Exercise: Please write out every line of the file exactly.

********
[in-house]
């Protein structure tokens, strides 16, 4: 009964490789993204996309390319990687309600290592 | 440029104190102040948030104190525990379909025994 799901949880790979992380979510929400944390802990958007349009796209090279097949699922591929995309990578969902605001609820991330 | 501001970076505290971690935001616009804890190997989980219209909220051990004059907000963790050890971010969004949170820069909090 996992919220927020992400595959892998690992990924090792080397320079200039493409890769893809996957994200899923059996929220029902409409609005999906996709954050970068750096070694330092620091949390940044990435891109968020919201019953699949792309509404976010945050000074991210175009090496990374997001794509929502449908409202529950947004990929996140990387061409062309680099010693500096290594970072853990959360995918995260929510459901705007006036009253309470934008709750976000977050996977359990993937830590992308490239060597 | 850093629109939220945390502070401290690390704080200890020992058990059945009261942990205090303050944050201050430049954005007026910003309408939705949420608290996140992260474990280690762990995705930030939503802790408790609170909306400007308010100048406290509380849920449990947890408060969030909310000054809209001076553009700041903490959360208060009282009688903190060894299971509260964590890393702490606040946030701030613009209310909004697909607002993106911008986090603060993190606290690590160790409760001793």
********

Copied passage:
[in-house]
């Protein structure tokens, strides 16, 4: 009964490789993204996309390319990687309600290592 | 440029104190102040948030104190525990379909025994 799901949880790979992380979510929400944390802990958007349009796209090279097949699922591929995309990578969902605001609820991330 | 501001970076505290971690935001616009804890190997989980219209909220051990004059907000963790050890971010969004949170820069909090 996992919220927020992400595959892998690992990924090792080397320079200039493409890769893809996957994200899923059996929220029902409409609005999906996709954050970068750096070694330092620091949390940044990435891109968020919201019953699949792309509404976010945050000074991210175009090496990374997001794509929502449908409202529950947004990929996140990387061409062309680099010693500096290594970072853990959360995918995260929510459901705007006036009253309470934008709750976000977050996977359990993937830590992308490239060597 | 850093629109939220945390502070401290690390704080200890020992058990059945009261942990205090303050944050201050430049954005007026910003309408939705949420608290996140992260474990280690762990995705930030939503802790408790609170909306400007308010100048406290509380849920449990947890408060969030909310000054809209001076553009700041903490959360208060009282009688903190060894299971509260964590890393702490606040946030701030613009209310909004697909607002993106911008986090603060993190606290690590160790409760001793």